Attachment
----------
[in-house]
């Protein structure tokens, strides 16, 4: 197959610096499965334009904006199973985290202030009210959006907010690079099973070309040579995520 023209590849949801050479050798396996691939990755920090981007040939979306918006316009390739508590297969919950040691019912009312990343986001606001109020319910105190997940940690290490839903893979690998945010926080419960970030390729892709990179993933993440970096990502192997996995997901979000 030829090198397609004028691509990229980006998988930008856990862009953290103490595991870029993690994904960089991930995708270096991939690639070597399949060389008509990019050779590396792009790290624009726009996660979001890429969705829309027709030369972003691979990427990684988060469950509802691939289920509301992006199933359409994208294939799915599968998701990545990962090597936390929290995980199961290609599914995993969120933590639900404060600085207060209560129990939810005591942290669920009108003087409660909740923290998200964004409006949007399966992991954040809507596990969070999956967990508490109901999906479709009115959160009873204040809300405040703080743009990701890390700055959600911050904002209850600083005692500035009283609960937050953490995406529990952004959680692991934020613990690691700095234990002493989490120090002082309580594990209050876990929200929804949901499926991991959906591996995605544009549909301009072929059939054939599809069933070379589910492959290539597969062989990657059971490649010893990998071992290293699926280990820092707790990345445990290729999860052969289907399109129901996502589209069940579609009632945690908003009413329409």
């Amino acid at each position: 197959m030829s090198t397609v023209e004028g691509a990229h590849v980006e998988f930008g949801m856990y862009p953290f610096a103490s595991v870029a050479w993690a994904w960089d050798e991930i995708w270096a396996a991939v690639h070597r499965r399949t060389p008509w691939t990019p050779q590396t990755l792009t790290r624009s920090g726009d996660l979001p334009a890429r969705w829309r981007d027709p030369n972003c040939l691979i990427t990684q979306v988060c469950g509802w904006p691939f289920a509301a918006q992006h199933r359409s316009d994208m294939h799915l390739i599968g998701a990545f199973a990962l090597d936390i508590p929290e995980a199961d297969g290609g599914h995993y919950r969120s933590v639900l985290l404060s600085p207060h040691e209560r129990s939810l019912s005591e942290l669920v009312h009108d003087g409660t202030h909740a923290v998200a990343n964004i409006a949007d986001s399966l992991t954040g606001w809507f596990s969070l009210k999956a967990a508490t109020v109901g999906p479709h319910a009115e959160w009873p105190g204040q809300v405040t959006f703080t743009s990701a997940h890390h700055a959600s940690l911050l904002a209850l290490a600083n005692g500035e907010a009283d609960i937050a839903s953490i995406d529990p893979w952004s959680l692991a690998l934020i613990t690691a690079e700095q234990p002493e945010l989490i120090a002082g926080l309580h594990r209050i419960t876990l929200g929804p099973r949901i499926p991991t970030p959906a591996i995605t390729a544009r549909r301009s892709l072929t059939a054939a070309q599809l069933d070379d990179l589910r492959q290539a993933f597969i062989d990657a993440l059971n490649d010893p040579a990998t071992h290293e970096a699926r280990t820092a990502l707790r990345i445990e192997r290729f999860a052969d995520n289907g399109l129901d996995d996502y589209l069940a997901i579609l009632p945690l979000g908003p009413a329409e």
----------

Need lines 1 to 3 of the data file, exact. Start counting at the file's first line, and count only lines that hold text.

[in-house]
């Protein structure tokens, strides 16, 4: 197959610096499965334009904006199973985290202030009210959006907010690079099973070309040579995520 023209590849949801050479050798396996691939990755920090981007040939979306918006316009390739508590297969919950040691019912009312990343986001606001109020319910105190997940940690290490839903893979690998945010926080419960970030390729892709990179993933993440970096990502192997996995997901979000 030829090198397609004028691509990229980006998988930008856990862009953290103490595991870029993690994904960089991930995708270096991939690639070597399949060389008509990019050779590396792009790290624009726009996660979001890429969705829309027709030369972003691979990427990684988060469950509802691939289920509301992006199933359409994208294939799915599968998701990545990962090597936390929290995980199961290609599914995993969120933590639900404060600085207060209560129990939810005591942290669920009108003087409660909740923290998200964004409006949007399966992991954040809507596990969070999956967990508490109901999906479709009115959160009873204040809300405040703080743009990701890390700055959600911050904002209850600083005692500035009283609960937050953490995406529990952004959680692991934020613990690691700095234990002493989490120090002082309580594990209050876990929200929804949901499926991991959906591996995605544009549909301009072929059939054939599809069933070379589910492959290539597969062989990657059971490649010893990998071992290293699926280990820092707790990345445990290729999860052969289907399109129901996502589209069940579609009632945690908003009413329409």
């Amino acid at each position: 197959m030829s090198t397609v023209e004028g691509a990229h590849v980006e998988f930008g949801m856990y862009p953290f610096a103490s595991v870029a050479w993690a994904w960089d050798e991930i995708w270096a396996a991939v690639h070597r499965r399949t060389p008509w691939t990019p050779q590396t990755l792009t790290r624009s920090g726009d996660l979001p334009a890429r969705w829309r981007d027709p030369n972003c040939l691979i990427t990684q979306v988060c469950g509802w904006p691939f289920a509301a918006q992006h199933r359409s316009d994208m294939h799915l390739i599968g998701a990545f199973a990962l090597d936390i508590p929290e995980a199961d297969g290609g599914h995993y919950r969120s933590v639900l985290l404060s600085p207060h040691e209560r129990s939810l019912s005591e942290l669920v009312h009108d003087g409660t202030h909740a923290v998200a990343n964004i409006a949007d986001s399966l992991t954040g606001w809507f596990s969070l009210k999956a967990a508490t109020v109901g999906p479709h319910a009115e959160w009873p105190g204040q809300v405040t959006f703080t743009s990701a997940h890390h700055a959600s940690l911050l904002a209850l290490a600083n005692g500035e907010a009283d609960i937050a839903s953490i995406d529990p893979w952004s959680l692991a690998l934020i613990t690691a690079e700095q234990p002493e945010l989490i120090a002082g926080l309580h594990r209050i419960t876990l929200g929804p099973r949901i499926p991991t970030p959906a591996i995605t390729a544009r549909r301009s892709l072929t059939a054939a070309q599809l069933d070379d990179l589910r492959q290539a993933f597969i062989d990657a993440l059971n490649d010893p040579a990998t071992h290293e970096a699926r280990t820092a990502l707790r990345i445990e192997r290729f999860a052969d995520n289907g399109l129901d996995d996502y589209l069940a997901i579609l009632p945690l979000g908003p009413a329409e």